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ScientificWorldJournal. 2013 Oct 23;2013:207493. doi: 10.1155/2013/207493. eCollection 2013.

Predictors of treatments acceptable to patients for late-life depression.

Author information

1
Department of Family Medicine, University of Iowa Roy J. and Lucille A. Carver College of Medicine, 200 Hawkins Drive, Iowa City, IA 52242, USA.

Abstract

OBJECTIVES:

Describe older patients' perceptions about depression and characteristics associated with acceptance of treatments.

DESIGN:

Cross-sectional study.

SETTING:

Three primary care clinics in Iowa.

PARTICIPANTS:

Consecutive sample of 529 primary care patients.

MEASUREMENTS:

Depression screening tool (a 9-item patient health questionnaire [PHQ-9]) and questionnaire including sociodemographic data, patient attitudes about depression, and acceptability of different treatments.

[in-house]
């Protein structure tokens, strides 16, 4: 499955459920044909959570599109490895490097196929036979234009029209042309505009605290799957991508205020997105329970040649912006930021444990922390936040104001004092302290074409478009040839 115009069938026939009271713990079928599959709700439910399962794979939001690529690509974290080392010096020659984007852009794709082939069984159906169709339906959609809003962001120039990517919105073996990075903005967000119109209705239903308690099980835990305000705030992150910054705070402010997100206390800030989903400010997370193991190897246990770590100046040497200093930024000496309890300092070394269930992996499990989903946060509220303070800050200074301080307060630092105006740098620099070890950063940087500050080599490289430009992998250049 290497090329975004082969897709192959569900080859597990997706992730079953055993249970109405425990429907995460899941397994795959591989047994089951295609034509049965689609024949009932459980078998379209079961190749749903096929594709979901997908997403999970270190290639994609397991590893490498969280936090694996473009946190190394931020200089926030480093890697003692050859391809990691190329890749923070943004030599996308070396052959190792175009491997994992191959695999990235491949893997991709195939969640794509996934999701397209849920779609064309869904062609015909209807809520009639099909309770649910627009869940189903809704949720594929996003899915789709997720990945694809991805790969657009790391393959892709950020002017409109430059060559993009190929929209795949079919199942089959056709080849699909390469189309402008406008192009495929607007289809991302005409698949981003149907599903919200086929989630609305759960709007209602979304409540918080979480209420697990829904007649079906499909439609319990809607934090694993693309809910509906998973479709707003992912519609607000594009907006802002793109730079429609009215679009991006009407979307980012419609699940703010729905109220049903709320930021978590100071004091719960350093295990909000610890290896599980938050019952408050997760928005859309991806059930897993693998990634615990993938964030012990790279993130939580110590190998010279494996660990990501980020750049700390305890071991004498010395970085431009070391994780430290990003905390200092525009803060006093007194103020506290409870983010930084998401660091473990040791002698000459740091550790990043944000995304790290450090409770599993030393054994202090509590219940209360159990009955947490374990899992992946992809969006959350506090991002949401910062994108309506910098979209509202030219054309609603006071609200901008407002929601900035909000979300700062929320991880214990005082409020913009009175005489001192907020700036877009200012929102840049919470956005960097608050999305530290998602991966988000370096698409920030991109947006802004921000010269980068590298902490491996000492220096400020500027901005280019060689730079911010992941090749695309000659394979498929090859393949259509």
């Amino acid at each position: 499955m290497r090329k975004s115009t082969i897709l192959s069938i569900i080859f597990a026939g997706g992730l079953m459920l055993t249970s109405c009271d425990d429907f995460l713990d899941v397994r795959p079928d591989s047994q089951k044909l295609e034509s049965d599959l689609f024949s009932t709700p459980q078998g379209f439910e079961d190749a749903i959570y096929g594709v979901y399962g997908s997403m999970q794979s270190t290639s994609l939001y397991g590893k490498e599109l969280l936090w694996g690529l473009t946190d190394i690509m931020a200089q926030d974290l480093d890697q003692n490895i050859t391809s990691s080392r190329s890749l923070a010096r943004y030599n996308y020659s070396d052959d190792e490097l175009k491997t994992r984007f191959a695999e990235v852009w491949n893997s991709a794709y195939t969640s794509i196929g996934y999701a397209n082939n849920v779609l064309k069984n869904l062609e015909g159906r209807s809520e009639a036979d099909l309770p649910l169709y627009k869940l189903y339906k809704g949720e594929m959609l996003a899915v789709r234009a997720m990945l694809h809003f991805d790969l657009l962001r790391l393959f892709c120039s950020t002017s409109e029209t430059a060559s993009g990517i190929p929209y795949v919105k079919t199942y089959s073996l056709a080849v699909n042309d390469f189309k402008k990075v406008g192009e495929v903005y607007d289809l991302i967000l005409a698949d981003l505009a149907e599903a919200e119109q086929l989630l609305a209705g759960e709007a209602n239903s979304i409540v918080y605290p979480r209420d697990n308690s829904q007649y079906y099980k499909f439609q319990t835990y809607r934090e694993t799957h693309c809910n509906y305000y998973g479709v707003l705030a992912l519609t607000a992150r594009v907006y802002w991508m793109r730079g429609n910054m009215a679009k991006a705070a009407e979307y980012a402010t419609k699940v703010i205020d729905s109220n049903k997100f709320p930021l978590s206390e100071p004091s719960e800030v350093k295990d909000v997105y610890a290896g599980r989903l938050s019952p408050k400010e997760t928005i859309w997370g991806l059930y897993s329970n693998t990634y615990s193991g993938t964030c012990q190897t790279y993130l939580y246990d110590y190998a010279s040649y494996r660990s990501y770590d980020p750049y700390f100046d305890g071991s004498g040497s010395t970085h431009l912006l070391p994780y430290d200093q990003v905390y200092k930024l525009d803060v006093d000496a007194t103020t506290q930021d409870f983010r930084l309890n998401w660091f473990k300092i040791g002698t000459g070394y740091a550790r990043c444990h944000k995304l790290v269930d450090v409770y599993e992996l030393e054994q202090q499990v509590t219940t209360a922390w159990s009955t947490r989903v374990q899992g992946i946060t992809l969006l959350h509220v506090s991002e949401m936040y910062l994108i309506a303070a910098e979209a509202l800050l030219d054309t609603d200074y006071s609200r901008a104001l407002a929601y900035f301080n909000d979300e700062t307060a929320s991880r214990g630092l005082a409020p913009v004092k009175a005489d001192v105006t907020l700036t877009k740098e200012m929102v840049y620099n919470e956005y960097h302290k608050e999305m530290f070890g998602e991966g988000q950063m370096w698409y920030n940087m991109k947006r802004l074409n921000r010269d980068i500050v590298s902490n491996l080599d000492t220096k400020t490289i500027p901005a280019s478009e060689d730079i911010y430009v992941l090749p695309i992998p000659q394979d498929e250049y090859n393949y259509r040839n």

RESULTS:

Mean age was 71.9 years (range 60-93 years), 314 (59%) female. Among the 529 participants, 93 (17.5%) had history of depression and 60 (11.3%) had PHQ-9 scores of 10 or greater. Participants believed depression is a disease for which they would use medication and counseling. Accepting medications from primary physicians was strongly associated with a past history of depression (P < 0.01) and with agreeing that depression needs treatment (P < 0.01). Counseling was not acceptable for those believing that they can control depression on their own (P < 0.01). Older patients (P < 0.001) and those with higher education levels (P < 0.01) were less likely to accept herbs or supplements as treatment options. Willingness to discuss treatments with family was associated with not using alcohol as a treatment and acceptance of all other treatment options (P < 0.001).

CONCLUSIONS:

Attitude that depression is a disease and the willingness to discuss depression with family may enhance treatment acceptance.

PMID:
24250257
PMCID:
PMC3821957
DOI:
10.1155/2013/207493
[Indexed for MEDLINE]
Free PMC Article
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